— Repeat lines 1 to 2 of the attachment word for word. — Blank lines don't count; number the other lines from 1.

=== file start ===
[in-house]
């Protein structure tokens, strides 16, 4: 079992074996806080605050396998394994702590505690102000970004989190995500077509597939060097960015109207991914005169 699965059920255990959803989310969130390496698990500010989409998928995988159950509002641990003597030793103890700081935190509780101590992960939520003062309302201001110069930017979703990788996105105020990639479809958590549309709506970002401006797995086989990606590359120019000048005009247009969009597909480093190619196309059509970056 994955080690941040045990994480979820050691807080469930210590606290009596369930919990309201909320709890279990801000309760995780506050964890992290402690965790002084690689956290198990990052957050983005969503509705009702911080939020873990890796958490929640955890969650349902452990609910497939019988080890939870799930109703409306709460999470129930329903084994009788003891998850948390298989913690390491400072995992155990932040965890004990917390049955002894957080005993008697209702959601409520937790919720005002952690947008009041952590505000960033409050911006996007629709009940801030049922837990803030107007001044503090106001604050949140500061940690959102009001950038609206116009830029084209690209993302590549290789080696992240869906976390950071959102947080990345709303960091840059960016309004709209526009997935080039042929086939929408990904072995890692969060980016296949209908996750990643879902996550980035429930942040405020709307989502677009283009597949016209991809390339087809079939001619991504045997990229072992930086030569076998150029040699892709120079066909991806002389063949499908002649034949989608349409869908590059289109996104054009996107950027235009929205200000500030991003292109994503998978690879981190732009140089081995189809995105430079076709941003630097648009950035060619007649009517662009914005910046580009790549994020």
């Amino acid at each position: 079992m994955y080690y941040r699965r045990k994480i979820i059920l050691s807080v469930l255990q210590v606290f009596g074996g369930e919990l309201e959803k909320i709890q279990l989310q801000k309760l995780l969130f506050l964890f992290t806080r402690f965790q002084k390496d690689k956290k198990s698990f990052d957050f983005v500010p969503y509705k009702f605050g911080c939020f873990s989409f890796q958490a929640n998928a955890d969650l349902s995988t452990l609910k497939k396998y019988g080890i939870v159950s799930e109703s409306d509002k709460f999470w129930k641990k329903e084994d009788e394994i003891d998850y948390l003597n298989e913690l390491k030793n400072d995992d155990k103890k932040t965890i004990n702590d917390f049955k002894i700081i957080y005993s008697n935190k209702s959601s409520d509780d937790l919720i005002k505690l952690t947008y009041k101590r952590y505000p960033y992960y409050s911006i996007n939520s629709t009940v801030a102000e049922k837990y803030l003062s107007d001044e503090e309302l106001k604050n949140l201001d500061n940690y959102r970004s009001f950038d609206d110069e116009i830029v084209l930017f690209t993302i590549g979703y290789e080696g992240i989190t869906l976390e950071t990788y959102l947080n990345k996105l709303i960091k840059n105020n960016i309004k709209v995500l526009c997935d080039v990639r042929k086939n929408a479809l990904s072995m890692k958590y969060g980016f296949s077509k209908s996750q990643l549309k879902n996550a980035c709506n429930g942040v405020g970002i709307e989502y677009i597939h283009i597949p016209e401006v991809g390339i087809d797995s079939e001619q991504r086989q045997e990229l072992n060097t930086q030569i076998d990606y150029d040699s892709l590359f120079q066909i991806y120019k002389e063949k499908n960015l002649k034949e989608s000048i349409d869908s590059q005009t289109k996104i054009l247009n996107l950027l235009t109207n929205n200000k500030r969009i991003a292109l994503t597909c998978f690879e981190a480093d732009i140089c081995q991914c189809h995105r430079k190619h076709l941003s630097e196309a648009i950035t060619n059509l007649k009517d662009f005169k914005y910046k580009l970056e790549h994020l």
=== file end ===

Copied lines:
[in-house]
């Protein structure tokens, strides 16, 4: 079992074996806080605050396998394994702590505690102000970004989190995500077509597939060097960015109207991914005169 699965059920255990959803989310969130390496698990500010989409998928995988159950509002641990003597030793103890700081935190509780101590992960939520003062309302201001110069930017979703990788996105105020990639479809958590549309709506970002401006797995086989990606590359120019000048005009247009969009597909480093190619196309059509970056 994955080690941040045990994480979820050691807080469930210590606290009596369930919990309201909320709890279990801000309760995780506050964890992290402690965790002084690689956290198990990052957050983005969503509705009702911080939020873990890796958490929640955890969650349902452990609910497939019988080890939870799930109703409306709460999470129930329903084994009788003891998850948390298989913690390491400072995992155990932040965890004990917390049955002894957080005993008697209702959601409520937790919720005002952690947008009041952590505000960033409050911006996007629709009940801030049922837990803030107007001044503090106001604050949140500061940690959102009001950038609206116009830029084209690209993302590549290789080696992240869906976390950071959102947080990345709303960091840059960016309004709209526009997935080039042929086939929408990904072995890692969060980016296949209908996750990643879902996550980035429930942040405020709307989502677009283009597949016209991809390339087809079939001619991504045997990229072992930086030569076998150029040699892709120079066909991806002389063949499908002649034949989608349409869908590059289109996104054009996107950027235009929205200000500030991003292109994503998978690879981190732009140089081995189809995105430079076709941003630097648009950035060619007649009517662009914005910046580009790549994020």